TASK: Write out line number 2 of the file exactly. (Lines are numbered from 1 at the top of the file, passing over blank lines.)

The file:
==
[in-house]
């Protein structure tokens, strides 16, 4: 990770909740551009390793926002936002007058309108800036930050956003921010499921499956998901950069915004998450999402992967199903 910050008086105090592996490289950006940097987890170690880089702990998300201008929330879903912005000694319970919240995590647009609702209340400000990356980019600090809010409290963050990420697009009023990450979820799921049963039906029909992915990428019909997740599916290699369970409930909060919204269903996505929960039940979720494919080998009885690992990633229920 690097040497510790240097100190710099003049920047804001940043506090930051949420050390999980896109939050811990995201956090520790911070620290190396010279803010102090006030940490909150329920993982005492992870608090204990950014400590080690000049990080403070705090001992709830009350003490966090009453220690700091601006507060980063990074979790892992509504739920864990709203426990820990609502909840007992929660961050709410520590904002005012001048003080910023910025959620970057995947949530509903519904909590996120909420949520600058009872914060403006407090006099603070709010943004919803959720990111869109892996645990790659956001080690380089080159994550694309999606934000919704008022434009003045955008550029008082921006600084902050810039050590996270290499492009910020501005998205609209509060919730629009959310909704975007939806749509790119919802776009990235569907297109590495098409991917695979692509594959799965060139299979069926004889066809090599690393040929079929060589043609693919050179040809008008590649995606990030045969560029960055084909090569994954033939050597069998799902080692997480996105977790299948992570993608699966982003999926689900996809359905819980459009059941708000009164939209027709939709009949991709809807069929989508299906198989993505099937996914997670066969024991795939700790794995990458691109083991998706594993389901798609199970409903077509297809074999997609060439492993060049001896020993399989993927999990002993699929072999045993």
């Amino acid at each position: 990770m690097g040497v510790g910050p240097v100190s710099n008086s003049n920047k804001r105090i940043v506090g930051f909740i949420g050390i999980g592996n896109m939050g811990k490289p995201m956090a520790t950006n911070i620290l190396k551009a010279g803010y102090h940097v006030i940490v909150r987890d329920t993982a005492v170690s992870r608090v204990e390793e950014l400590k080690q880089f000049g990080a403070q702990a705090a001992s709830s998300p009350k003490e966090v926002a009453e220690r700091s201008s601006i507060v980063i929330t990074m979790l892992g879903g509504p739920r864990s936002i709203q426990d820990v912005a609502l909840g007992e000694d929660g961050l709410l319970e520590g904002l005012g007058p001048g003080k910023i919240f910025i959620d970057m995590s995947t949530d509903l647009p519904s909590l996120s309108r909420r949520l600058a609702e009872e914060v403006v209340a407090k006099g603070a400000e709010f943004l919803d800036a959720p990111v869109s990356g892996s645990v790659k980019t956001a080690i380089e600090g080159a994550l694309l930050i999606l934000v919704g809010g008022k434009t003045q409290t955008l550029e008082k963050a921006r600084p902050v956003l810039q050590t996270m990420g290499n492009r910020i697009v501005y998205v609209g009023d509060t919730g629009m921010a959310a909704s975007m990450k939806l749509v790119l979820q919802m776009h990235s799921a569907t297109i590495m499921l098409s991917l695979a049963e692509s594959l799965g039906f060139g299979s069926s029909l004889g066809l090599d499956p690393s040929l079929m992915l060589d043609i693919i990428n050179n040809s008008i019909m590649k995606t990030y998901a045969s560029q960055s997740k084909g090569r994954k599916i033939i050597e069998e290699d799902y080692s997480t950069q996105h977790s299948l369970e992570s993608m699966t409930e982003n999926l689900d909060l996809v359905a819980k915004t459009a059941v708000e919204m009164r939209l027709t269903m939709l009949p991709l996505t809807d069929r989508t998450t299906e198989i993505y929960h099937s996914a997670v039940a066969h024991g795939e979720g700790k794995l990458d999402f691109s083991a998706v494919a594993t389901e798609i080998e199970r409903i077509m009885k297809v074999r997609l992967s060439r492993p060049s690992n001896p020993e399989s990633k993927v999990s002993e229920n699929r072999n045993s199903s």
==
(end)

């Protein structure tokens, strides 16, 4: 990770909740551009390793926002936002007058309108800036930050956003921010499921499956998901950069915004998450999402992967199903 910050008086105090592996490289950006940097987890170690880089702990998300201008929330879903912005000694319970919240995590647009609702209340400000990356980019600090809010409290963050990420697009009023990450979820799921049963039906029909992915990428019909997740599916290699369970409930909060919204269903996505929960039940979720494919080998009885690992990633229920 690097040497510790240097100190710099003049920047804001940043506090930051949420050390999980896109939050811990995201956090520790911070620290190396010279803010102090006030940490909150329920993982005492992870608090204990950014400590080690000049990080403070705090001992709830009350003490966090009453220690700091601006507060980063990074979790892992509504739920864990709203426990820990609502909840007992929660961050709410520590904002005012001048003080910023910025959620970057995947949530509903519904909590996120909420949520600058009872914060403006407090006099603070709010943004919803959720990111869109892996645990790659956001080690380089080159994550694309999606934000919704008022434009003045955008550029008082921006600084902050810039050590996270290499492009910020501005998205609209509060919730629009959310909704975007939806749509790119919802776009990235569907297109590495098409991917695979692509594959799965060139299979069926004889066809090599690393040929079929060589043609693919050179040809008008590649995606990030045969560029960055084909090569994954033939050597069998799902080692997480996105977790299948992570993608699966982003999926689900996809359905819980459009059941708000009164939209027709939709009949991709809807069929989508299906198989993505099937996914997670066969024991795939700790794995990458691109083991998706594993389901798609199970409903077509297809074999997609060439492993060049001896020993399989993927999990002993699929072999045993």